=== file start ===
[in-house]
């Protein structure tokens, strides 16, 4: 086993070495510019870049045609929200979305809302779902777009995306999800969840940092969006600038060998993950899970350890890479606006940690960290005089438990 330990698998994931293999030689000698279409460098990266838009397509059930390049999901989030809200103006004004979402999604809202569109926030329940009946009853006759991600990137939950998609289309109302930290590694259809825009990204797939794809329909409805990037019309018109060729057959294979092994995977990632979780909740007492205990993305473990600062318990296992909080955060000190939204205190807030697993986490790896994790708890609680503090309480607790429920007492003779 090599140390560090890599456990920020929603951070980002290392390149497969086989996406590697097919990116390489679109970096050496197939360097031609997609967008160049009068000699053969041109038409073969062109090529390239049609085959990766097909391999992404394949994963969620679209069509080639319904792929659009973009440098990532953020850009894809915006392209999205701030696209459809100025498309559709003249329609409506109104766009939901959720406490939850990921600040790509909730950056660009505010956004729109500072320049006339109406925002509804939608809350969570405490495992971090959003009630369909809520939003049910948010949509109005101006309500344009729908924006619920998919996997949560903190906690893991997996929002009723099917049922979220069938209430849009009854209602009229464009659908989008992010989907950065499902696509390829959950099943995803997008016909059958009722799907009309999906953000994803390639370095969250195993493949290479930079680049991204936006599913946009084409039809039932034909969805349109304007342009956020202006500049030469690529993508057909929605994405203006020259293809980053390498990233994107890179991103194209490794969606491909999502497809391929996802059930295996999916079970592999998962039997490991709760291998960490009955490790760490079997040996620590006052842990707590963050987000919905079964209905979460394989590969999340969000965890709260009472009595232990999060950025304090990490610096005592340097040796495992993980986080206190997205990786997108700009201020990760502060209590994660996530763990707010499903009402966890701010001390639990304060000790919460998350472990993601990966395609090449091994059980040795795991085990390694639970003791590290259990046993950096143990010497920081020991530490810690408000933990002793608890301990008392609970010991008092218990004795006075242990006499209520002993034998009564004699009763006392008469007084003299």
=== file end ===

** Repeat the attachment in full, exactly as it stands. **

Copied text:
[in-house]
């Protein structure tokens, strides 16, 4: 086993070495510019870049045609929200979305809302779902777009995306999800969840940092969006600038060998993950899970350890890479606006940690960290005089438990 330990698998994931293999030689000698279409460098990266838009397509059930390049999901989030809200103006004004979402999604809202569109926030329940009946009853006759991600990137939950998609289309109302930290590694259809825009990204797939794809329909409805990037019309018109060729057959294979092994995977990632979780909740007492205990993305473990600062318990296992909080955060000190939204205190807030697993986490790896994790708890609680503090309480607790429920007492003779 090599140390560090890599456990920020929603951070980002290392390149497969086989996406590697097919990116390489679109970096050496197939360097031609997609967008160049009068000699053969041109038409073969062109090529390239049609085959990766097909391999992404394949994963969620679209069509080639319904792929659009973009440098990532953020850009894809915006392209999205701030696209459809100025498309559709003249329609409506109104766009939901959720406490939850990921600040790509909730950056660009505010956004729109500072320049006339109406925002509804939608809350969570405490495992971090959003009630369909809520939003049910948010949509109005101006309500344009729908924006619920998919996997949560903190906690893991997996929002009723099917049922979220069938209430849009009854209602009229464009659908989008992010989907950065499902696509390829959950099943995803997008016909059958009722799907009309999906953000994803390639370095969250195993493949290479930079680049991204936006599913946009084409039809039932034909969805349109304007342009956020202006500049030469690529993508057909929605994405203006020259293809980053390498990233994107890179991103194209490794969606491909999502497809391929996802059930295996999916079970592999998962039997490991709760291998960490009955490790760490079997040996620590006052842990707590963050987000919905079964209905979460394989590969999340969000965890709260009472009595232990999060950025304090990490610096005592340097040796495992993980986080206190997205990786997108700009201020990760502060209590994660996530763990707010499903009402966890701010001390639990304060000790919460998350472990993601990966395609090449091994059980040795795991085990390694639970003791590290259990046993950096143990010497920081020991530490810690408000933990002793608890301990008392609970010991008092218990004795006075242990006499209520002993034998009564004699009763006392008469007084003299």